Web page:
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Reviewed by:
  • Recovering Armenia: The Limits of Belonging in Post-Genocide Turkey by Lerna Ekmekcioglu
  • Eliz Sanasarian
Lerna Ekmekcioglu. Recovering Armenia: The Limits of Belonging in Post-Genocide Turkey. Stanford: Stanford University Press, 2016. Pp 240, paper, $24.95 US.

During the early years of academic life, I received a phone call on behalf of an established Armenian male colleague. Through an intermediary, he had requested that I present a paper at a conference on the subject of Armenian women's contribution to family and the nurture of the Armenian nation. I refused on the grounds that there was no sufficient research to show the scope of contribution of Armenian women and that placing them solely in the traditional sphere of family was limiting and bias. Years later when his name was suggested as a possible reviewer for my tenure, I called to gauge his state of mind. He remarked: "I don't know who you are and what you do!" Chauvinism and authoritarianism were hidden under the banner of ethnic nationalism. Perhaps if Lerna Ekmekcioglu's masterful work, Recovering Armenia: The Limits of Belonging in Post-Genocide Turkey, was available then I would have been more forgiving. Maybe.

In the book's introduction, she identifies four processes which led to women becoming the core of a "survival kit" for the Armenians in Turkey. First, was the Ottoman Muslim legal designation for the non-Muslim woman being different from the non-Muslim male. Muslim men were permitted to marry non-Muslim women but the opposite was not allowed. This served both the demographic expansion goals and reified the superiority of Muslims over non-Muslim population. Yet it placed additional stress on dhimmi women, impacting their mobility, appearance, and interactions with others. They were under constant surveillance by the religious and lay leaders of their own communities. Second, the nineteenth-century combination of modernity and nationalism saw women as a "storage vessel" where the core of culture and identity could be protected. Third, part of the annihilation plan of the Young Turks involved the transfer of young children and women to Muslim households and orphanages for [End Page 266] incorporation and Islamization. Fourth, the elements in transition from the Ottoman rule to a republic caused an "enclave-like existence" as family, home, and kin formed the in-side, churches and other community centers under state surveillance constituted the mid-side, and the public realm of non-Armenians, Turks, and the government were the out-side (9–13). Three out of the four contents of this survival kit can apply to Armenians (and other non-Muslims) who have lived in Islamic countries for centuries.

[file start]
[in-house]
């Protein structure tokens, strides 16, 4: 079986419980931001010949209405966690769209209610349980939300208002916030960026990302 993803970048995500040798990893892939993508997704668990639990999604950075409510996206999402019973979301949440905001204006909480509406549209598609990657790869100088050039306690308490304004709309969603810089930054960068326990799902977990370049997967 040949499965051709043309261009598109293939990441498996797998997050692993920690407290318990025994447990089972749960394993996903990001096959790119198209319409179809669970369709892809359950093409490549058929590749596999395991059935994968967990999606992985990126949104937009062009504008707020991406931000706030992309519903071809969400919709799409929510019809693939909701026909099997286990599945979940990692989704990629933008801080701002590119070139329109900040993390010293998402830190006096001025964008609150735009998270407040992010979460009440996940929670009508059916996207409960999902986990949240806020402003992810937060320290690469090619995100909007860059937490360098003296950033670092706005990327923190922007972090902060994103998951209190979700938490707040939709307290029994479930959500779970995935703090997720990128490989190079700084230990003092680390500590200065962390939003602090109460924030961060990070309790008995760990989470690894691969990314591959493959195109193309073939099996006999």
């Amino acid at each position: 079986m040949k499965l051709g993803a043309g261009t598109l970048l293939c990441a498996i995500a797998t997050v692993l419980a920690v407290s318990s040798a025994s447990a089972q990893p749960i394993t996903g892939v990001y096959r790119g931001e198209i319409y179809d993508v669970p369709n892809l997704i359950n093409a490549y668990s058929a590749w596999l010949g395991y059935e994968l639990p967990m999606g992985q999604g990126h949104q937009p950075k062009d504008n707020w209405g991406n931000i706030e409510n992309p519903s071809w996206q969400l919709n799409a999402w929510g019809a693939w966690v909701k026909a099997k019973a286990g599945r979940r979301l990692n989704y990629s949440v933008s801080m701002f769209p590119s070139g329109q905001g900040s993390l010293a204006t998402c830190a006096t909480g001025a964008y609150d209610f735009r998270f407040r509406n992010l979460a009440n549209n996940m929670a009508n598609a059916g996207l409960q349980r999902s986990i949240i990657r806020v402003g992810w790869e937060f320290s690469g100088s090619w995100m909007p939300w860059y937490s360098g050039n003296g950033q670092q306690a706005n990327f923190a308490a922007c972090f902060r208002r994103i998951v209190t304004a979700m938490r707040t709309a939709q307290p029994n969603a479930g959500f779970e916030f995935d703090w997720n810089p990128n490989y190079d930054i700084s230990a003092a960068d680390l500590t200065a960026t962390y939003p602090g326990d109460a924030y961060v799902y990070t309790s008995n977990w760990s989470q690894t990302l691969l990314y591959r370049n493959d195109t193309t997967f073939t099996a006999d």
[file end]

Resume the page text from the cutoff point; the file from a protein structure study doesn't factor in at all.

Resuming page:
The book focuses on the post-1915 era, is organized chronologically, and shows how the Armenians in Turkey dealt with this tragedy. Gender remains central to all historical cases, explanations, and analysis allowing the reader to see the events through a new and interesting lens. Gender focus adds sophistication and depth to the discussion and reveals layers of unknown information and fresh perspective. Chapter one is about how the Armenians imagined they would survive the trauma. Next, the feminists and their role in the decision-making bodies of the community are explored. The third chapter addresses one critical destiny-making year (late 1922 to late 1923) as thousands of Armenians flee and the Kemalists consolidate their grip over the country and Armenians become a minority. Chapter four is the analysis of the pull and push in state-minority relations of what the author calls "secular dhimmitude," and challenges faced by feminists on issues of ethnicity and gender equality are addressed in chapter five. The scholarship is based on published and unpublished correspondence among intellectuals, memoirs, Turkish state archives and newspapers, various reports, and mostly the Armenian periodicals, especially those published in Constantinople (Istanbul) post-1915. There is a special focus on one vocal feminist editor, Hayganush Mark, and her journal Hay Gin which covered a variety of issues such as discrimination against women, female suffrage, reports of news and international conferences on women's rights, history and definition of feminism, equality of pay, sexual freedom, and women and children in Muslim harems. It was the only Turkish Armenian...


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pp. 266-269
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